OK, You Steal the Money, I'll Steal the College

Matt Levine is a Bloomberg View columnist. He was an editor of Dealbreaker, an investment banker at Goldman Sachs, a mergers and acquisitions lawyer at Wachtell, Lipton, Rosen & Katz and a clerk for the U.S. Court of Appeals for the Third Circuit.
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Here is an almost impossibly delightful securities fraud case.

ChinaCast Education Corporation is, or was, "a leading post-secondary education and e-Learning services provider in China" run by Chan Tze Ngon and Jiang Xiangyuan. It went public in the U.S. in 2006 (by means of a merger with a blank check IPO company, always a bad sign), and was listed on Nasdaq, under the symbol CAST, from 2007 until 2012, when it was de-listed for being very very tiny and very very terrible. At its peak, its market capitalization was over $200 million; now it's $4.9 million.

According to the Securities and Exchange Commission, one reason that it got so tiny is that its business model consisted mostly of Chan and Jiang stealing all of its stuff. Which is not a great business model for ChinaCast, though I guess it's fine for Chan and Jiang. On my reading of the SEC complaint, Chan and Jiang seem to have specialized, with Chan in charge of stealing ChinaCast's money and Jiang in charge of stealing its colleges. You might think colleges would be hard to steal but no:

After Chan's management group lost control of the board, Chan and other members of that group, including Jiang, transferred ownership of China Cast's three Traditional Group colleges away from ChinaCast by transferring the ChinaCast-owned holding companies that held the colleges first to Jiang and the dean of one of the colleges and then selling them to other individuals.

So, impressive, but the money-stealing is even better. I can't get over this:

ChinaCast raised a total of$43.8 million in its December 2009 public offering. Chan misappropriated $41 million of the proceeds by transferring the funds from ChinaCast to China Cast Hong Kong, which he secretly controlled, and then moving the bulk of the money to yet another entity outside ChinaCast's corporate structure. Chan directed and engaged in these transactions without seeking or obtaining the approval of ChinaCast's board of directors, and the transactions were not publicly disclosed until ChinaCast's new management caused ChinaCast to file a current report on Form 8-K on December 21, 2012, disclosing, among other things, Chan's misappropriation of the offering proceeds.

One thing that I occasionally did as a capital markets banker was give people wire instructions to get the proceeds of a public securities offering from the buyers of that offering, to the syndicate banks, to the company doing the offering. OBVIOUSLY ONE IS TEMPTED. "Oh just send a check payable to Matthew Levine, I'll take care of it." I assumed this never actually happened, but there you go. Chan Tze Ngon, I like your style.*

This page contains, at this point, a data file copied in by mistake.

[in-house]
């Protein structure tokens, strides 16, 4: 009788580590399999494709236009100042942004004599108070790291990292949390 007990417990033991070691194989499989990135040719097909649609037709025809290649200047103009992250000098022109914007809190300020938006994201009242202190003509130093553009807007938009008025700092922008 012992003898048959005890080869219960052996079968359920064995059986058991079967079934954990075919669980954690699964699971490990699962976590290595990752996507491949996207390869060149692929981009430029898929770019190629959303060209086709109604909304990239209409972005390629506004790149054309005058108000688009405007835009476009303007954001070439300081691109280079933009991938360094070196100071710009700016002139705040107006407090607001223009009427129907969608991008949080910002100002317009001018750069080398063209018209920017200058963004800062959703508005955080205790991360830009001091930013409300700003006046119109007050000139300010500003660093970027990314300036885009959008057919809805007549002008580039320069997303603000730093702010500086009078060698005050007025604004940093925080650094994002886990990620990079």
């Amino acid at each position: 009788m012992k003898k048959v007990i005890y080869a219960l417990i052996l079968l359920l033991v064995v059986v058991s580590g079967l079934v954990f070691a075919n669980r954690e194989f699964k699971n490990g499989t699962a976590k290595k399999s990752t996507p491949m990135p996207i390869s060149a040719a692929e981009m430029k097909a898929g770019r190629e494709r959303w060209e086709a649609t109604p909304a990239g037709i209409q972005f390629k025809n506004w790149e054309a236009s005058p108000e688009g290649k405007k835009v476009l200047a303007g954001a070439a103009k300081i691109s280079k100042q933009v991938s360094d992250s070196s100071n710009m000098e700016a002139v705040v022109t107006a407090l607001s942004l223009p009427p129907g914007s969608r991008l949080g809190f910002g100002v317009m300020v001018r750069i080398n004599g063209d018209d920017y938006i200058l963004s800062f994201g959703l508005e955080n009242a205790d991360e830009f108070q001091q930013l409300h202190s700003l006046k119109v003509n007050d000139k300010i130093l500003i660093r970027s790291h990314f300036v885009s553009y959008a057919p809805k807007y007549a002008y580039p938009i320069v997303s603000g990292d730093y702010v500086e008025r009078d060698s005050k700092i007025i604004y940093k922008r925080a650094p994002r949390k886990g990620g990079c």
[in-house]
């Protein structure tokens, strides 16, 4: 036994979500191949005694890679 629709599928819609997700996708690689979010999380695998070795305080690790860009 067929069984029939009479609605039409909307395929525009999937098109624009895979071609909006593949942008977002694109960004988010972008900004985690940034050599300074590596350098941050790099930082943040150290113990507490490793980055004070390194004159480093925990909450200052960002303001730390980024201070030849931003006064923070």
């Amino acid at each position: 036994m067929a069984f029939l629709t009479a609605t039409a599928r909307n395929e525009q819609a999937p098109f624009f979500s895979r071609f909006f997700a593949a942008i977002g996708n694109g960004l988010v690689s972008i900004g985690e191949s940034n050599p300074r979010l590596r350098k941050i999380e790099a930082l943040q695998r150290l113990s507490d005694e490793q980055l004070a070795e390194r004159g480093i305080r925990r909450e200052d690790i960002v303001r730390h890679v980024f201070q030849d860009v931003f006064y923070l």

Here is more on ChinaCast's badness. Here let's just notice a little oddity of this case, which is that it is really only secondarily securities fraud. It's mostly just theft. Like, ChinaCast had money and colleges, and Chan and Jiang stole them. But the problem facing U.S. regulators is that this is (well, was) a U.S. listed company, with U.S. investors whose stuff was stolen, but it is not illegal in America to steal stuff from Chinese companies in China.

You can see how this would chafe U.S. securities regulators, but fortunately they found an answer, which is that basically any bad thing you can do at a company is securities fraud. Because generally speaking, when you do a bad thing, you also don't disclose it, and Chan and Jiang didn't. Stealing $41 million from your company? Not securities fraud. Signing a 10-K saying that the $41 million is still there? Securities fraud! So we got them.

Jiang went a bit further: He sold some ChinaCast stock between the time that he stole those colleges and the time that the company disclosed that the colleges had gone missing. You know what that is, right? Insider trading! The worst kind of securities fraud.

It's a good lesson in how securities regulators can use disclosure rules to do substantive regulation: You can't get them for doing the bad thing, but you can get them for covering it up, which is just as good. Or just as useless, as the case may be: Chan and Jiang live in China and seem unlikely to make the trip over here to let the SEC punish them.

* Also pleasing is just the name of his company: "Chan transferred at least $30 million of the proceeds from ChinaCast Hong Kong to an unrelated entity completely outside ChinaCast's corporate structure, Thriving Eagle Investments Ltd."

This column does not necessarily reflect the opinion of Bloomberg View's editorial board or Bloomberg LP, its owners and investors.

To contact the author on this story:
Matthew S Levine at mlevine51@bloomberg.net